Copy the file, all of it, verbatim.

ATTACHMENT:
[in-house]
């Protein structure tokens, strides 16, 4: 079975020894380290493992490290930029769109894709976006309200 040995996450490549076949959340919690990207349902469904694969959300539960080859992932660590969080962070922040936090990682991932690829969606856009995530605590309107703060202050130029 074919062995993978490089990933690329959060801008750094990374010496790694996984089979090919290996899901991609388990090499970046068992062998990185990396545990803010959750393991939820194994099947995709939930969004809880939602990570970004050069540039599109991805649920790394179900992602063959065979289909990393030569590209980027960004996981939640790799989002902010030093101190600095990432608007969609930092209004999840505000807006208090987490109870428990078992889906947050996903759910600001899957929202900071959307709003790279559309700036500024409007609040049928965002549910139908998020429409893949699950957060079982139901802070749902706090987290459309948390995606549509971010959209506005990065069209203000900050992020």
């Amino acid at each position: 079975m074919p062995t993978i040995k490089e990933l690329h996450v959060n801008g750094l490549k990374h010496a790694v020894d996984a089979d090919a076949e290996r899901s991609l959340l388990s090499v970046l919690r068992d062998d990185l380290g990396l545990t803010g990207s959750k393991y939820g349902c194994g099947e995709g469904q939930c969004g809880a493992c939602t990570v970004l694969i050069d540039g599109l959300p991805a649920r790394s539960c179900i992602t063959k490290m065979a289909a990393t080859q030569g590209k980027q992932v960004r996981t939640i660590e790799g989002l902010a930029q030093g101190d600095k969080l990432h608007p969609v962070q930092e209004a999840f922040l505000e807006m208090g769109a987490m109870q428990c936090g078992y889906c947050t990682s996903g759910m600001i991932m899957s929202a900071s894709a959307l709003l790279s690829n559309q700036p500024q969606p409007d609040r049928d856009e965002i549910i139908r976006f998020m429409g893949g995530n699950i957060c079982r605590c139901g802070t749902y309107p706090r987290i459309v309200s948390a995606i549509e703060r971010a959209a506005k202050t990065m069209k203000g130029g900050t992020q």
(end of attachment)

[in-house]
């Protein structure tokens, strides 16, 4: 079975020894380290493992490290930029769109894709976006309200 040995996450490549076949959340919690990207349902469904694969959300539960080859992932660590969080962070922040936090990682991932690829969606856009995530605590309107703060202050130029 074919062995993978490089990933690329959060801008750094990374010496790694996984089979090919290996899901991609388990090499970046068992062998990185990396545990803010959750393991939820194994099947995709939930969004809880939602990570970004050069540039599109991805649920790394179900992602063959065979289909990393030569590209980027960004996981939640790799989002902010030093101190600095990432608007969609930092209004999840505000807006208090987490109870428990078992889906947050996903759910600001899957929202900071959307709003790279559309700036500024409007609040049928965002549910139908998020429409893949699950957060079982139901802070749902706090987290459309948390995606549509971010959209506005990065069209203000900050992020």
């Amino acid at each position: 079975m074919p062995t993978i040995k490089e990933l690329h996450v959060n801008g750094l490549k990374h010496a790694v020894d996984a089979d090919a076949e290996r899901s991609l959340l388990s090499v970046l919690r068992d062998d990185l380290g990396l545990t803010g990207s959750k393991y939820g349902c194994g099947e995709g469904q939930c969004g809880a493992c939602t990570v970004l694969i050069d540039g599109l959300p991805a649920r790394s539960c179900i992602t063959k490290m065979a289909a990393t080859q030569g590209k980027q992932v960004r996981t939640i660590e790799g989002l902010a930029q030093g101190d600095k969080l990432h608007p969609v962070q930092e209004a999840f922040l505000e807006m208090g769109a987490m109870q428990c936090g078992y889906c947050t990682s996903g759910m600001i991932m899957s929202a900071s894709a959307l709003l790279s690829n559309q700036p500024q969606p409007d609040r049928d856009e965002i549910i139908r976006f998020m429409g893949g995530n699950i957060c079982r605590c139901g802070t749902y309107p706090r987290i459309v309200s948390a995606i549509e703060r971010a959209a506005k202050t990065m069209k203000g130029g900050t992020q």